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Social Networking

line Social Networking

Social networking sites, such as Facebook and MySpace, have added a new twist to the divorce process. These days people don’t only break off relationships in person, they must also carefully navigate interactions online with their exes and, in many cases, their exes’ family, friends or co-workers.

On most social networking sites, your relationship status typically displays on your profile page and when you change it, it shows up in your news feed. This can be an awkward way to tell friends or family that your current relationship is over. Consider removing your relationship status from your profile and, in general, use the privacy settings, so your profile is only viewable to those whom you want to see it.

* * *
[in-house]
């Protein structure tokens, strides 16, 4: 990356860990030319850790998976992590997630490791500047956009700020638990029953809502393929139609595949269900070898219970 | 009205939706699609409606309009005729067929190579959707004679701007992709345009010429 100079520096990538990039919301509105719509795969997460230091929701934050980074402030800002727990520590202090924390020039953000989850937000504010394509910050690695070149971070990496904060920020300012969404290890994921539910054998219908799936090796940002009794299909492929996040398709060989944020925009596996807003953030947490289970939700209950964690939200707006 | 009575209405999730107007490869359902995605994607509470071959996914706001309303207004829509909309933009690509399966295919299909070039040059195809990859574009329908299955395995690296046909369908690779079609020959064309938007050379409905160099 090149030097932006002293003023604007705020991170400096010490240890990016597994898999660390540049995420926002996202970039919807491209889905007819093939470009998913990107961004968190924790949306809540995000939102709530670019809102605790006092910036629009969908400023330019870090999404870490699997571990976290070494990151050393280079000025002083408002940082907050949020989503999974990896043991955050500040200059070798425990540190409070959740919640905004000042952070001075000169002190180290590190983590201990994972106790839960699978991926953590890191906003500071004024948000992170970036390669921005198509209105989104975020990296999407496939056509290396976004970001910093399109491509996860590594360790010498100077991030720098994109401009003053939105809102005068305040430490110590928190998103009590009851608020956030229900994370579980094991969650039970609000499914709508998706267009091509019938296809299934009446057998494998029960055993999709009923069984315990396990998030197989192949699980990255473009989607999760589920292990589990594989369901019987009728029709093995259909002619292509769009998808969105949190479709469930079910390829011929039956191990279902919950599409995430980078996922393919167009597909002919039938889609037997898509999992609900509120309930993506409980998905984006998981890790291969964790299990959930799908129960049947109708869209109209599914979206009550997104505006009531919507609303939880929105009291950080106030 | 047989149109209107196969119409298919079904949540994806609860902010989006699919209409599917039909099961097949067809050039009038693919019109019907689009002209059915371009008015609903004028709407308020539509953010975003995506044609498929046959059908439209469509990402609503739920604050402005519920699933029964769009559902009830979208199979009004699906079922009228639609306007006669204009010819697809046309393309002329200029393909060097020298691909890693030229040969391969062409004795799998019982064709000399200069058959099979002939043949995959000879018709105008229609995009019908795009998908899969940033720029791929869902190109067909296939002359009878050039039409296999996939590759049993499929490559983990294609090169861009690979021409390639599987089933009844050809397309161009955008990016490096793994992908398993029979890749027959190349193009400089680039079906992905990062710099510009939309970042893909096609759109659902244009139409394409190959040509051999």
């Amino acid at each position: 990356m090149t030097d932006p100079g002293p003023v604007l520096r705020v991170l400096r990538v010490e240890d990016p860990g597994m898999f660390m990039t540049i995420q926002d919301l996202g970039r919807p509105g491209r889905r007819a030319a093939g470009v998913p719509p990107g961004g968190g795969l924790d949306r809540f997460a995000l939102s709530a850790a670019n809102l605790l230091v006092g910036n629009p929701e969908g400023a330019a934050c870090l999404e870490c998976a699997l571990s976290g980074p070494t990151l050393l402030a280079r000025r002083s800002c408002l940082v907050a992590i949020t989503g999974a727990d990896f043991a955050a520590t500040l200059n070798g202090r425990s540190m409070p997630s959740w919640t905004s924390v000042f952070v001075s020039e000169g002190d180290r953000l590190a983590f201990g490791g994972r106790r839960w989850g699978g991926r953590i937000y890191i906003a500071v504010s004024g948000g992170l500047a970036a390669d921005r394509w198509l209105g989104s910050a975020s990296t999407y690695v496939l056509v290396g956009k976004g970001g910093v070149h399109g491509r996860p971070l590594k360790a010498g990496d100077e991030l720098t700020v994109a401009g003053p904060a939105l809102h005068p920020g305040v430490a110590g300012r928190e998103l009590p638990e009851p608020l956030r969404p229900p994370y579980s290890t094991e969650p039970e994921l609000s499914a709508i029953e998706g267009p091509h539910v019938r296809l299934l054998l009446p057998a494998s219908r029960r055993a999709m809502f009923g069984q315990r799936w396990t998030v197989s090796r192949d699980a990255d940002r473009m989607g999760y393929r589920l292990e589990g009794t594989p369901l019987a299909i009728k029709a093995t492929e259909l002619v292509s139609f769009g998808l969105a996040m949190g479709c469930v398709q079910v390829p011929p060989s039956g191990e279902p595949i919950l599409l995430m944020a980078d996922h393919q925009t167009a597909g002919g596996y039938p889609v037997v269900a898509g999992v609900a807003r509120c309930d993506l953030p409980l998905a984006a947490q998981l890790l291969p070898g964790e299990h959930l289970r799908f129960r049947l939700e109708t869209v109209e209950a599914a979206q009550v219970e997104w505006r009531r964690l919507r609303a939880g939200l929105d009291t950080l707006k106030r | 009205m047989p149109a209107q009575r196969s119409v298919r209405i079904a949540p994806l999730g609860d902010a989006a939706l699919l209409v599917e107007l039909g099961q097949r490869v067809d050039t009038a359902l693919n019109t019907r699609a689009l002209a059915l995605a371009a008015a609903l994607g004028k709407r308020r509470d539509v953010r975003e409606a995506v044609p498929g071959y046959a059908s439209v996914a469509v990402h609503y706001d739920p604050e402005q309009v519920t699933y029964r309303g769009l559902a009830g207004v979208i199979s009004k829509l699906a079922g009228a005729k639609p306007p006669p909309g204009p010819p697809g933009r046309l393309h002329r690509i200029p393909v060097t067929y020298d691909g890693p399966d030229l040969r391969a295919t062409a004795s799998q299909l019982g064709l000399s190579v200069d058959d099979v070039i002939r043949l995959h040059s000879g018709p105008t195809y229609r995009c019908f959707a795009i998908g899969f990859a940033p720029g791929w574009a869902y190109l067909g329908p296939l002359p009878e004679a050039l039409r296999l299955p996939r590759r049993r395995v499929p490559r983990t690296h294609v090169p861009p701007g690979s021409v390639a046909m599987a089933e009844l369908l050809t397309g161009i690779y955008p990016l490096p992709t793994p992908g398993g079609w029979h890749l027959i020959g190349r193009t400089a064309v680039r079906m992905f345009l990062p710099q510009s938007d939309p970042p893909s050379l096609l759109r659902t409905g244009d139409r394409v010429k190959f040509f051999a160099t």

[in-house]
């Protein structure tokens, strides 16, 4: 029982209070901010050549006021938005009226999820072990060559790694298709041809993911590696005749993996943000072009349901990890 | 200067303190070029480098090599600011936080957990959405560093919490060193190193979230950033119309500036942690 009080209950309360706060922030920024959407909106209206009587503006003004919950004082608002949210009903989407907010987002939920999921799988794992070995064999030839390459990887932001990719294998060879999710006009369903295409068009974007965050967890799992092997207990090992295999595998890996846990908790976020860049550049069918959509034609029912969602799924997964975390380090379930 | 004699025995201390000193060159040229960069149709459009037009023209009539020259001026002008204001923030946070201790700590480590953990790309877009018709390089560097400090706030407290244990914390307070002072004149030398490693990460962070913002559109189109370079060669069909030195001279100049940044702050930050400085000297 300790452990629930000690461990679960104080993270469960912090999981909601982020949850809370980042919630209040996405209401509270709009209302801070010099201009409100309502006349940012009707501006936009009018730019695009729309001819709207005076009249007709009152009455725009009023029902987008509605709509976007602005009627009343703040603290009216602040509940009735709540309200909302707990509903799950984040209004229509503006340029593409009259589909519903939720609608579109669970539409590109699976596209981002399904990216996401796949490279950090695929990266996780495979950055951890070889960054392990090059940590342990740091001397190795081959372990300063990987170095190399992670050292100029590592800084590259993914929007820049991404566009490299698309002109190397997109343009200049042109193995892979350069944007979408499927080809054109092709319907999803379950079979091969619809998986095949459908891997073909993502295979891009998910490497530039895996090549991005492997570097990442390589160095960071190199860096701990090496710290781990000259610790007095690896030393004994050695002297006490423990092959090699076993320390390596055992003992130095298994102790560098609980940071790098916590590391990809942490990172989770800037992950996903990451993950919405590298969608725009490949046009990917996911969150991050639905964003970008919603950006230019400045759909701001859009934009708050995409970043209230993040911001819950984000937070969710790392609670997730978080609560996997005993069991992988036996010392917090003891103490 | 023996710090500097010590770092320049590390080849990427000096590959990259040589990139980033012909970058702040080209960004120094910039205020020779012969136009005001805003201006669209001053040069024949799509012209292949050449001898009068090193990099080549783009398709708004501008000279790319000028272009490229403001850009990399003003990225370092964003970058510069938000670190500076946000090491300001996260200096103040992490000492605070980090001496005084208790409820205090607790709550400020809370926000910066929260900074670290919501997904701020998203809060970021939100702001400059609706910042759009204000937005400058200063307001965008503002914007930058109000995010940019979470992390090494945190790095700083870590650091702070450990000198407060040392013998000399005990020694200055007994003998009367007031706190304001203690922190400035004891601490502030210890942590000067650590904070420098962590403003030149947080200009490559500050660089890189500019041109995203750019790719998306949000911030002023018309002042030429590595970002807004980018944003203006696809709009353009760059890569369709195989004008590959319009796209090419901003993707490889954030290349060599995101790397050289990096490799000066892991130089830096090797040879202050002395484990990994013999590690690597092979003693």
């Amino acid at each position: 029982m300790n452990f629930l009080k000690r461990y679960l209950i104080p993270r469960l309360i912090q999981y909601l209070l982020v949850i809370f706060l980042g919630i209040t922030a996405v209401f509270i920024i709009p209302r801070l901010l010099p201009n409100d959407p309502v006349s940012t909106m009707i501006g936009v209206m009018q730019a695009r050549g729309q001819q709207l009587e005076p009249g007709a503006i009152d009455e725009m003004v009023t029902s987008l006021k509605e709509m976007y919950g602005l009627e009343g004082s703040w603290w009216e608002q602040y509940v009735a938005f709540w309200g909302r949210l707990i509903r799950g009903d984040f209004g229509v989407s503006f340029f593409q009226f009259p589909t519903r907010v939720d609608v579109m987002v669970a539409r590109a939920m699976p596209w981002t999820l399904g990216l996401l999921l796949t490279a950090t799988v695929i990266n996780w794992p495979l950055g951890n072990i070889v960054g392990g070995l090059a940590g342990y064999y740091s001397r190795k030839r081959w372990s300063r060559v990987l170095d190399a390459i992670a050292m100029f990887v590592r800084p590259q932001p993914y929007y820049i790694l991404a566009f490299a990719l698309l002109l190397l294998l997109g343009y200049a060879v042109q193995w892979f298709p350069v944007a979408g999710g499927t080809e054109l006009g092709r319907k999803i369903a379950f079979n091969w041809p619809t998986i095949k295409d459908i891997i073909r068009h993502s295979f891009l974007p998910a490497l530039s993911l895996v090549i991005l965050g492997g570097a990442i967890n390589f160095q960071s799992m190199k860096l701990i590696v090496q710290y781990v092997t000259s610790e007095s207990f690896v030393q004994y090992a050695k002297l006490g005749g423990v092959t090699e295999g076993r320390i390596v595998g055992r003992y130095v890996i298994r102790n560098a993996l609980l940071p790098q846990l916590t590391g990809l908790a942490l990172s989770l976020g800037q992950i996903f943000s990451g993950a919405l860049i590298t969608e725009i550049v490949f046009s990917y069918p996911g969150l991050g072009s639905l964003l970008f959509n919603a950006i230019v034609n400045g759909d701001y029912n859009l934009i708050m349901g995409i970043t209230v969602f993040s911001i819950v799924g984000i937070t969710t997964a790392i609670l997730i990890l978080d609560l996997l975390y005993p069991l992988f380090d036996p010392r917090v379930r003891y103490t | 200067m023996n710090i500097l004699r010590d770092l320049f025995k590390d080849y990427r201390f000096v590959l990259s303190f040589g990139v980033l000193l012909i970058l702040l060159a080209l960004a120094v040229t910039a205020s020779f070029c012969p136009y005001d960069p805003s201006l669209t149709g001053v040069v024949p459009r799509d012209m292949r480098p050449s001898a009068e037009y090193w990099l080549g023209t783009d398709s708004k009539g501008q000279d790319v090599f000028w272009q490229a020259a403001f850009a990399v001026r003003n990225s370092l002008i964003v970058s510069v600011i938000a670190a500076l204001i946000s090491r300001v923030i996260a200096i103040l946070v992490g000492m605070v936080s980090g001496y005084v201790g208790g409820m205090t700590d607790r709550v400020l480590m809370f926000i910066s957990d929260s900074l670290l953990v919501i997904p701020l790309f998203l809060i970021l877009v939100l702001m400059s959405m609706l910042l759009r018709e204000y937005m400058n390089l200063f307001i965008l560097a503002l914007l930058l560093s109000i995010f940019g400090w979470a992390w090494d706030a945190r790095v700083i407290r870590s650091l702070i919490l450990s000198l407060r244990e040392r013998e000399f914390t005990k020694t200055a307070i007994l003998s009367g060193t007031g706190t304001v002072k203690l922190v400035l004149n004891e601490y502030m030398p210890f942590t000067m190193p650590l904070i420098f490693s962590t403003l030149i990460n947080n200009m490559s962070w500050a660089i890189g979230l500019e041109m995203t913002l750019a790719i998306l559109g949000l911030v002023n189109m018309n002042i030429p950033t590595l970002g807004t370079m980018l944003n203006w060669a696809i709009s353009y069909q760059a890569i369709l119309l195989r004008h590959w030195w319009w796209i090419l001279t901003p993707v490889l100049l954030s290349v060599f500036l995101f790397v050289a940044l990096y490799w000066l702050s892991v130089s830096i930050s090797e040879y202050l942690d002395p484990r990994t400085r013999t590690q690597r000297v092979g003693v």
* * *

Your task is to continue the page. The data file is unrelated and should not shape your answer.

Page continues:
After a breakup or divorce, it isn’t necessary to de-friend your ex (and all related parties) immediately. Unless the relationship has reached a volatile point, this will make you look catty. Consider implementing a grace period of a month or so, thus giving people a chance to adjust to the news. Remember, when you de-friend someone, they don’t receive a notification, but they will find out if they try to view your profile and are unable to. If you really want to avoid an ex (and their social group), and, for some reason, don’t want to de-friend them, you may choose certain friends to view your limited profile. Your limited profile can exclude relationship status, photos of new relationships, and wall posts, so if an ex visits your page, they don’t have to see everything you’ve been up to post-division.